Are you fascinated with the passage of time? Do you want a stylish, modern and functional timepiece to add to your clock collection? The word clock is a one-of-a-kind time telling device, using a grid of letters to spell out the time. While you could spend thousands of dollars on other versions of this idea, this project is an inexpensive and quick way to build one for yourself.

The word clock uses the Adafruit NeoPixel NeoMatrix 8x8 to create a colorful word clock! As such, it features an original 8x8 layout of letters in order to form all of the different time phrases. You can power it over USB so it makes for a great desk time-keeper. This clock also uses the DS1307 Real Time Clock breakout kit so it'll keep time even while unplugged! The DS1307 has an accuracy of +/- 2 seconds per day, and the clock tells the time with a precision of five minutes. The microcontroller board we're using is the Pro Trinket 5V but you can swap it with any Arduino compatible or microcontroller that can use I2C and NeoPixels.


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This circuit stays a bit more compact by having the DS1307 RTC breakout soldered directly onto the Pro Trinket 5V. This makes the reset button on the Pro Trinket 5V more difficult to access, but you can still enter bootloader mode by using tweezers to push the button or just by unplugging and plugging the Pro Trinket 5V into the USB port. When the Pro Trinket 5V first powers up, it will be in bootloader mode.

You don't have to do this, it simply makes the circuit assembly more compact by using A2 and A3 as power pins (The DS1307 is powered by turning A2 low and A3 high in the Arduino code.) You can also just freewire the RTC breakout.

DS1307 Real Time Clock breakout board

Start by assembling the DS1307 Real Time Clock breakout board by following this learn guide, if you don't have the newer pre-assembled version. You only need to solder in the male headers for GND, 5V, SDA and SCL. You can leave off SQW since it isn't used and the header won't fit nicely on top of the Pro Trinket. If you do solder it in, you can clip the bottom lead off.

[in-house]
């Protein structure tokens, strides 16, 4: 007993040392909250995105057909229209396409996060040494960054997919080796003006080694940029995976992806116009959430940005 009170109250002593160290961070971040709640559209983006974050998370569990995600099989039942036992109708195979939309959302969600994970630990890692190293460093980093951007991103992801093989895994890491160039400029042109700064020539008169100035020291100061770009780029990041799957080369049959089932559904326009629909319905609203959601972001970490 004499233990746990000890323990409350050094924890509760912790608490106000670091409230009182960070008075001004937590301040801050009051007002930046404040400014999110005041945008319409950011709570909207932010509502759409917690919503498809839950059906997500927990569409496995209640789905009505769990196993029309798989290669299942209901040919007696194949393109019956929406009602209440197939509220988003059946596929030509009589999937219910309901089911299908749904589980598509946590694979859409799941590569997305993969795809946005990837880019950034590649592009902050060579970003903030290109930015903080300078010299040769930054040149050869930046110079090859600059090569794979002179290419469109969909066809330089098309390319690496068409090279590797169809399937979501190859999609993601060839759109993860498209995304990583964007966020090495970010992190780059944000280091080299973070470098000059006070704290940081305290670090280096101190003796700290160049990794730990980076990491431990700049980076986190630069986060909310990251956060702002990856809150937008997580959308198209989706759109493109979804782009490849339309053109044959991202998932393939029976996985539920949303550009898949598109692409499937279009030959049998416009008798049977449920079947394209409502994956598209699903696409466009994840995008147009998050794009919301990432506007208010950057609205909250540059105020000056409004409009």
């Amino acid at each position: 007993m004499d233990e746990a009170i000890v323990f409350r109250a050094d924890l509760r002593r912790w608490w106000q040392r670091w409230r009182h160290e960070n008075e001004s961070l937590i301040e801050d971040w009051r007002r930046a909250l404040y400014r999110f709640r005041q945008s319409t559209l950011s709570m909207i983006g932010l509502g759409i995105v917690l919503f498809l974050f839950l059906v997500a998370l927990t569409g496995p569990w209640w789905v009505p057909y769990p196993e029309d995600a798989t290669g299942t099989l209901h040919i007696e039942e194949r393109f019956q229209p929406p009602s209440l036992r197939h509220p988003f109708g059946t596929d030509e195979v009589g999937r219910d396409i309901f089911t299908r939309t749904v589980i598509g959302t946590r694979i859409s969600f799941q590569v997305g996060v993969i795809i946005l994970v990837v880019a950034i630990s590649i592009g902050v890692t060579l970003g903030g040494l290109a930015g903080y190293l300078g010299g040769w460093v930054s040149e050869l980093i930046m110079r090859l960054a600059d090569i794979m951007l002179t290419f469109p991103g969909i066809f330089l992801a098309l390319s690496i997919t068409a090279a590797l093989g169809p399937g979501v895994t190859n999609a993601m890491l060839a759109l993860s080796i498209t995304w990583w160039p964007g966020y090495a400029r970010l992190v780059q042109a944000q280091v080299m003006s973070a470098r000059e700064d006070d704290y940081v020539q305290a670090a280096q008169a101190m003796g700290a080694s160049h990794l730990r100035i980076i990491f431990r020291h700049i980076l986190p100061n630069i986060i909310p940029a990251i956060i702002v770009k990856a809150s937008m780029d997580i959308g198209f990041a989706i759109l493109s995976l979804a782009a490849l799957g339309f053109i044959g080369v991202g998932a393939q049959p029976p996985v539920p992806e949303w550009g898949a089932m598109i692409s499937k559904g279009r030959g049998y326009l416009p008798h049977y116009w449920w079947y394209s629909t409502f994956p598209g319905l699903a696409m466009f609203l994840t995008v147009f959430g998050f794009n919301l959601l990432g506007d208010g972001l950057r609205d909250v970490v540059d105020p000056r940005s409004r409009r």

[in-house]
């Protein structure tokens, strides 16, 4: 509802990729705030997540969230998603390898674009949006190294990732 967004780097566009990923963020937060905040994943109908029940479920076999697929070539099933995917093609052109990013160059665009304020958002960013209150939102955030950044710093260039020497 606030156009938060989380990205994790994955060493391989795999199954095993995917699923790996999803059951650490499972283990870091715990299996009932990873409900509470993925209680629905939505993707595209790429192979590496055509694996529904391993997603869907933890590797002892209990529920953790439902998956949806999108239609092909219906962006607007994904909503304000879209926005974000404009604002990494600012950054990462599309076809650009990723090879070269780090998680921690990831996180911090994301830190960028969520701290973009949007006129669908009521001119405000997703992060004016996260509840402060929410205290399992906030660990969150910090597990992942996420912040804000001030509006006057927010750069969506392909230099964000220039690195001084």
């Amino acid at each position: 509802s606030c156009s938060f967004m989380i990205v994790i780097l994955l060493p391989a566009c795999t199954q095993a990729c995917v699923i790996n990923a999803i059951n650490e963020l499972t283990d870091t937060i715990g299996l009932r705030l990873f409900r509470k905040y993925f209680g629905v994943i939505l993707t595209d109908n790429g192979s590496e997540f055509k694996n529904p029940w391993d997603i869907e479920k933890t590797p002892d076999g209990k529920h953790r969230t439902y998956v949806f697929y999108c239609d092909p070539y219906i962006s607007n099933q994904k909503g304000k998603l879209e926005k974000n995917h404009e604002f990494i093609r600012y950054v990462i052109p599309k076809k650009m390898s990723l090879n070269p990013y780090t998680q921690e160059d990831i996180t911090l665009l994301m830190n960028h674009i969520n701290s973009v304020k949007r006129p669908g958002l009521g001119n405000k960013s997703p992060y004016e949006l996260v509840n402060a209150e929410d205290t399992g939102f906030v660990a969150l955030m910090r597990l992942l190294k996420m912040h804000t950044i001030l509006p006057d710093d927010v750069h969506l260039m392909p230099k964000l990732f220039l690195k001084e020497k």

Once the DS1307 breakout is assembled with headers, you can solder it on top of the Trinket Pro 5V so that the DS1307 GND lines up with the Pro Trinket A2, 5V with A3, SDA with A4 and SCL with A5. Make sure the boards are lined up correctly! SDA and SCL need to be connected to A4 and A5, respectively.

Solder the DS1307 RTC board onto the Pro Trinket 5V and then clip the excess leads.

NeoPixel NeoMatrix 8x8

Connect the NeoMatrix GND to the Trinket Pro GND, 5V to 5V and DIN to Pin 8. Cut the wires 5-8 inches or 13-20 centimeters long. Solder the wires into the back of the NeoMatrix so that the wires won't be visible from the front.

Here are the connections into the Pro Trinket 5V:

And this is what the finished circuit should look like!

Make sure to use Arduino IDE 1.6.4 or higher and follow this tutorial to install the Adafruit boards.

Download the code from github by clicking Download ZIP. Uncompress the file and copy the folder to your Arduino sketchbook folder.

You will also need to install some Adafruit Arduino libraries. Follow this tutorial if you are unfamiliar with how to do this. You need to install the following Adafruit Arduino libraries:

Once that is done, open the sketch and select Tools → Board → Pro Trinket 5V/16MHz (USB). See if the code compiles. If the libraries aren't installed correctly you will see errors.